Paula Wolfson, wtop.com
GERMANTOWN, Md. - Too many American teenagers are victims of dating violence.
"One in three teenagers is in relationships that we call unhealthy," says Hannah Sassoon with the Domestic Violence Coordinating Council of Montgomery County.
And this is largely hidden violence, says Sassoon. She says teens are in denial, and so are their parents.
Breaking the silence has become a crusade for the council, which has been urging county officials to pay more attention to the effects of dating abuse on these kids and their families.
As a result, Montgomery County has stepped up awareness efforts in public schools, starting in the sixth grade and continuing through grade 12.
It also sponsors a conference each year that brings together teens, parents and support groups for some straight talk about a big problem.
Lynn De Leon, a Damascus mother of four, attended this year's conference, held Sunday at the Montgomery College Campus in Germantown.
She says the stories of abuse gave her goosebumps, adding that the mere prospect of discovering your child could be a victim of dating violence is "a nightmare for parents."
De Leon says parents need to talk to their kids and keep the lines of communication open.
"It is critical," she says, "for parents to be involved."
Lisette Orellana of Gaithersburg agrees communication is key, but acknowledges it can be tough to start a dialogue. She fell into an abusive relationship when she was only 15. Now 26, she looks back and says she was too embarrassed to tell anyone, and no one guessed anything was wrong.
Hannah Sassoon says that response is all too common.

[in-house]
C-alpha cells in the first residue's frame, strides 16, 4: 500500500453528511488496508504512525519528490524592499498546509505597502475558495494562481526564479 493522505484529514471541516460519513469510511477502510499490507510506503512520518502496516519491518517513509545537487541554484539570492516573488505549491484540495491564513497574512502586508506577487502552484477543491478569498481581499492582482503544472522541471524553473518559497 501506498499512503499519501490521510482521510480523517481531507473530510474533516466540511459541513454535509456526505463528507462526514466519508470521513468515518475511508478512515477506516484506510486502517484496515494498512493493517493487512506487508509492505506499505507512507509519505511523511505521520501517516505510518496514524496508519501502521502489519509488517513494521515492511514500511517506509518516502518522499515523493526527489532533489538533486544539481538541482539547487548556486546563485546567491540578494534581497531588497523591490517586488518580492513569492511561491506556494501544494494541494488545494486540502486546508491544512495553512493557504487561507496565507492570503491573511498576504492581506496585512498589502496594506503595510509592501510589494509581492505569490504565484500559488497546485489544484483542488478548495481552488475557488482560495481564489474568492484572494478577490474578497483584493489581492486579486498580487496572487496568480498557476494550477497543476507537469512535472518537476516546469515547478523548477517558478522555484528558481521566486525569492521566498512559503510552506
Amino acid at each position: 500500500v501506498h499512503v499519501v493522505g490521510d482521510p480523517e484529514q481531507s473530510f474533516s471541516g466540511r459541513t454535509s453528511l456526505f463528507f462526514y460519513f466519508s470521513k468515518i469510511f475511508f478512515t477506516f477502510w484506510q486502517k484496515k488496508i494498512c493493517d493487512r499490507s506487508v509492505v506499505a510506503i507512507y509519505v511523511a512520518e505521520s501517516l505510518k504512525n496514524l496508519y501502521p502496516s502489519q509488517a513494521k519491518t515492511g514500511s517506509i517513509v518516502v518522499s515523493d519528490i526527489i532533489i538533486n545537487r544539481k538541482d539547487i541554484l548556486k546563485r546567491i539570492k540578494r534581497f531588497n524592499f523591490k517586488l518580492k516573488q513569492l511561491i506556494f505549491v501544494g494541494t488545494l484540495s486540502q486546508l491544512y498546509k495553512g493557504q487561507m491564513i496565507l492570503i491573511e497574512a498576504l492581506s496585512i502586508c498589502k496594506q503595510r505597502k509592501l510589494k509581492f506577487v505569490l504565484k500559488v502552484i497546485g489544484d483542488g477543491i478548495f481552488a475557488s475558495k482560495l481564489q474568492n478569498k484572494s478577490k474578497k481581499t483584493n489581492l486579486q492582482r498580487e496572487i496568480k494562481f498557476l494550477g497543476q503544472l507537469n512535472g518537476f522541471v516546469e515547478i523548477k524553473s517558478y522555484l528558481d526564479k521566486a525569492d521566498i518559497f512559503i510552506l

"About 80 percent of the parents don't identify this as a problem, don't talk to their kids about it, don't know what is going on with their kids in that relationship," Sassoon says.
The flip side, she says, are the children who often "do an exceptionally good job of hiding it."
The many facets to teen dating abuse are part of the problem. Those facets can be physical, emotional or psychological. Those issues can sometimes confuse teens.
A good example is the girl whose boyfriend is constantly texting her.
"The young girls see this as flattery,rather than obsessive behavior, jealous behavior that could lead to problems down the road," Sassoon says.
That is exactly what happened in Orellana's case.
"It started out as emotional abuse. There was a lot of controlling. A lot of jealousy. There was a lot of emotional blackmailing. It later turned to physical abuse," Orellana says.
Here are some helpful websites to get information on dating abuse or to seek help:
- Love is Respect: Teens can call, live chat or text with peer advocates
- Love is not Abuse
- Break the Cycle
- Futures Without Violence
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